SharePoint site sprawl is like urban sprawl—and to some, it may be a phenomenon that is even worse. While SharePoint is billed as a place where teams and can share files and work product with their colleagues (and in later releases of SharePoint, even with vendors and those outside your company), it often means even simple SharePoint deployments that consist of sites, libraries and documents (and not complicated custom applications built on top of SharePoint or business intelligence portals) can quickly get out of control with users creating sites and workspaces for every little thing that comes across their desks.
An ounce of prevention, as the old adage goes, is worth a pound of cure, and the best way to control site sprawl on a tactical basis is to ensure that you do not create too many sites—one way is to create a database, or catalog, of sites that you create that is documented rather well as to the purpose and membership. Restrict the technical permissions to create sites to a group that keeps this catalog, and as part of the site creation request process, ask the requesting user for a detailed explanation of what the site is for, what the purpose of the team creating the site is, which users should have access to the site, and explain why other existing sites those users may already have access to are not sufficient for the intended collaboration. This puts the onus on your users to request sites only when they need a separate space for them and also goes a long way toward providing the documentation needed to create the catalog. Then, when new requests come along, your approval staff can then check the catalog and see if a workspace within a current site may be a better fit for new collaboration initiatives, or if an entirely new site is justified. This is a great way to both ensure only the sites absolutely necessary to the business are created and also that you have an accurate map and catalog of exactly what sites exist and what business data they are likely to contain.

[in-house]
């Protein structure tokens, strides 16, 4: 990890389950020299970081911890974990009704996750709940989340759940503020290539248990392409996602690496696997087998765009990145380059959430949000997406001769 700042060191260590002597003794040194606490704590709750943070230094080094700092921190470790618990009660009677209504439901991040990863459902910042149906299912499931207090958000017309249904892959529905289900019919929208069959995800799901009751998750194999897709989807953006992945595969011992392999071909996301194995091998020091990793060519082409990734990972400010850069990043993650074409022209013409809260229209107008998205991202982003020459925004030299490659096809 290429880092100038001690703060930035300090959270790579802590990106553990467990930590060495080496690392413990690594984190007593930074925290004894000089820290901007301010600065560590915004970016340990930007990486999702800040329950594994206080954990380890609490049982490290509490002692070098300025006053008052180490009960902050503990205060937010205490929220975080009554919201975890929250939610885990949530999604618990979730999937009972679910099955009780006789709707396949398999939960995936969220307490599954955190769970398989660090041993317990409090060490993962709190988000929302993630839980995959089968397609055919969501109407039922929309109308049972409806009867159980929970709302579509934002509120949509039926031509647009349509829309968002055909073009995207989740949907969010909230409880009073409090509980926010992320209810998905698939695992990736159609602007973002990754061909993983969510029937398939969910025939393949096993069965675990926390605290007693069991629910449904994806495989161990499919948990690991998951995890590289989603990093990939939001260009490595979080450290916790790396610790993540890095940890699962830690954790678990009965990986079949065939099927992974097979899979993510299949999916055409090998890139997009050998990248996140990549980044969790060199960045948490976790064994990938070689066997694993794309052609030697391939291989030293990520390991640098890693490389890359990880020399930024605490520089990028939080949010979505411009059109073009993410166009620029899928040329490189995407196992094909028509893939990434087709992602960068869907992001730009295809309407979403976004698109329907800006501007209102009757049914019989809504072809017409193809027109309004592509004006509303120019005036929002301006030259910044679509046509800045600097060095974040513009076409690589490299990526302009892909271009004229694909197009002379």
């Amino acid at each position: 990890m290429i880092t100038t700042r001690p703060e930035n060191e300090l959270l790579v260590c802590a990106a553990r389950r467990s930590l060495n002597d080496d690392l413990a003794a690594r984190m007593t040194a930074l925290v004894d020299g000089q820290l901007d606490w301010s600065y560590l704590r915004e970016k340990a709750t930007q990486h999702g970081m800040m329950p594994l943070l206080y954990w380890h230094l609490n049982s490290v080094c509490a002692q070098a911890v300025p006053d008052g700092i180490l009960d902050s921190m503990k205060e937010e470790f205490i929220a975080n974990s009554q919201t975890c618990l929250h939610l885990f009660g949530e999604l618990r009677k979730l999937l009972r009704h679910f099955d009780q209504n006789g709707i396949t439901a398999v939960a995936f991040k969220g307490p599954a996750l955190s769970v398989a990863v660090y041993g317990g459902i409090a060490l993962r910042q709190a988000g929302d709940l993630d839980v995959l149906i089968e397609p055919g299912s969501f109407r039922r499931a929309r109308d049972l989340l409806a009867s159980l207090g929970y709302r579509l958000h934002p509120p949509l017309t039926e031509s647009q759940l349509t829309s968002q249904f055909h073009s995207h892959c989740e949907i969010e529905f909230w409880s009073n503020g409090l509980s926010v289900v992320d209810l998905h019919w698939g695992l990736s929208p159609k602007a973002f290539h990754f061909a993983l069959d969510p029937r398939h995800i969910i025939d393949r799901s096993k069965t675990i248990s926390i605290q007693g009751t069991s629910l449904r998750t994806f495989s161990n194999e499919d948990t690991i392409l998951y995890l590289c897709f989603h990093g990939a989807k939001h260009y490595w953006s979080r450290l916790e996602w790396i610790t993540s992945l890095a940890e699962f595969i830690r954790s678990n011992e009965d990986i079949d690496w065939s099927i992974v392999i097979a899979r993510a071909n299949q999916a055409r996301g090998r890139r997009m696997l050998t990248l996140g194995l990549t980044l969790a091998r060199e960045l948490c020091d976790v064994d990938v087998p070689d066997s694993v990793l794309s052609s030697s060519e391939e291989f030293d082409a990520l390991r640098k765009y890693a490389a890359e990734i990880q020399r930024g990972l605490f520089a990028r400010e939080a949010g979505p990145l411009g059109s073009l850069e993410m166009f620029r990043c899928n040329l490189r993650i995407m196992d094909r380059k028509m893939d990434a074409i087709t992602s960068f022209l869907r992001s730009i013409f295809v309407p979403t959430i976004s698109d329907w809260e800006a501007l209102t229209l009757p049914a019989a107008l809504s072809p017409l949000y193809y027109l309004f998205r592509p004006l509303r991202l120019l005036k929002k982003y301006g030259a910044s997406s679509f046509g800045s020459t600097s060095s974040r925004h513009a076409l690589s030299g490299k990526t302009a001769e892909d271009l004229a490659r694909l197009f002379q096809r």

Governance refers to how permissions and organizational rules apply to create, managing, archiving, and otherwise administering the life of SharePoint sites. This creates a system and a set of guidelines for how new projects and teams come together to share information under the umbrella of your SharePoint system. Unless your organization has a good, well thought out plan for how sites and site collections will be created, SharePoint site sprawl is an inevitable conclusion. For instance, any two people working together could create a team site. Meanwhile, an organizational task force creates another site, and then a committee working on a special report for the chief executive creates another site—but all are working with some common data. How is this information kept separate? Or kept alive? Or kept up to date? And how are each of these sites disposed of when the major objective of each team has been met? How do you preserve information when presented with discovery or litigation hold requests? A governance plan helps you to think ahead for these scenarios and ensure the structure of your SharePoint sites and site collections make sense and are where you think they should be at all times.